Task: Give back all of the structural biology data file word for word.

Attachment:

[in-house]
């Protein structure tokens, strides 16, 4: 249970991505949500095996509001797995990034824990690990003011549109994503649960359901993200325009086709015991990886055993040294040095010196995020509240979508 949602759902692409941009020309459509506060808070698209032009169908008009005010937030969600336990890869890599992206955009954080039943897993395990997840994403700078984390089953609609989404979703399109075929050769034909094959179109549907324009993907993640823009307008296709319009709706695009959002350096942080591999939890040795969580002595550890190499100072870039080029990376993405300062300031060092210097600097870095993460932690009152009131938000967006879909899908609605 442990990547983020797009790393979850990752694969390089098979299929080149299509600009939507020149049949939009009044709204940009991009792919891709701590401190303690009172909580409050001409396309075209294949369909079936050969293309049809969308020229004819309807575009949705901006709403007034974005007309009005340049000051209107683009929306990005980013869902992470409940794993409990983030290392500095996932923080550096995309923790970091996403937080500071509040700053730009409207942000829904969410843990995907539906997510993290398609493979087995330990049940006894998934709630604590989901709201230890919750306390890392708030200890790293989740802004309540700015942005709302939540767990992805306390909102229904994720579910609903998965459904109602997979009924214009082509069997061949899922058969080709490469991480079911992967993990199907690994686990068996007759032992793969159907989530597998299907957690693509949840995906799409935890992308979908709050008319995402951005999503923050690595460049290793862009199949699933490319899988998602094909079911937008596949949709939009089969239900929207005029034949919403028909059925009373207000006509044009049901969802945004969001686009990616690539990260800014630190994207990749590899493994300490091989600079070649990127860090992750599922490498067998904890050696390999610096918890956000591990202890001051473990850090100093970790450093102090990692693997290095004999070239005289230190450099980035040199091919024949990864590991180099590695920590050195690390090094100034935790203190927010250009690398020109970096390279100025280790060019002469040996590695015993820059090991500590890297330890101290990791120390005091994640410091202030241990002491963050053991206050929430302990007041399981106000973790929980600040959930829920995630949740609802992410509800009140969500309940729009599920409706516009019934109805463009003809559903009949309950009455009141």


[in-house]
């Protein structure tokens, strides 16, 4: 249970991505949500095996509001797995990034824990690990003011549109994503649960359901993200325009086709015991990886055993040294040095010196995020509240979508 949602759902692409941009020309459509506060808070698209032009169908008009005010937030969600336990890869890599992206955009954080039943897993395990997840994403700078984390089953609609989404979703399109075929050769034909094959179109549907324009993907993640823009307008296709319009709706695009959002350096942080591999939890040795969580002595550890190499100072870039080029990376993405300062300031060092210097600097870095993460932690009152009131938000967006879909899908609605 442990990547983020797009790393979850990752694969390089098979299929080149299509600009939507020149049949939009009044709204940009991009792919891709701590401190303690009172909580409050001409396309075209294949369909079936050969293309049809969308020229004819309807575009949705901006709403007034974005007309009005340049000051209107683009929306990005980013869902992470409940794993409990983030290392500095996932923080550096995309923790970091996403937080500071509040700053730009409207942000829904969410843990995907539906997510993290398609493979087995330990049940006894998934709630604590989901709201230890919750306390890392708030200890790293989740802004309540700015942005709302939540767990992805306390909102229904994720579910609903998965459904109602997979009924214009082509069997061949899922058969080709490469991480079911992967993990199907690994686990068996007759032992793969159907989530597998299907957690693509949840995906799409935890992308979908709050008319995402951005999503923050690595460049290793862009199949699933490319899988998602094909079911937008596949949709939009089969239900929207005029034949919403028909059925009373207000006509044009049901969802945004969001686009990616690539990260800014630190994207990749590899493994300490091989600079070649990127860090992750599922490498067998904890050696390999610096918890956000591990202890001051473990850090100093970790450093102090990692693997290095004999070239005289230190450099980035040199091919024949990864590991180099590695920590050195690390090094100034935790203190927010250009690398020109970096390279100025280790060019002469040996590695015993820059090991500590890297330890101290990791120390005091994640410091202030241990002491963050053991206050929430302990007041399981106000973790929980600040959930829920995630949740609802992410509800009140969500309940729009599920409706516009019934109805463009003809559903009949309950009455009141």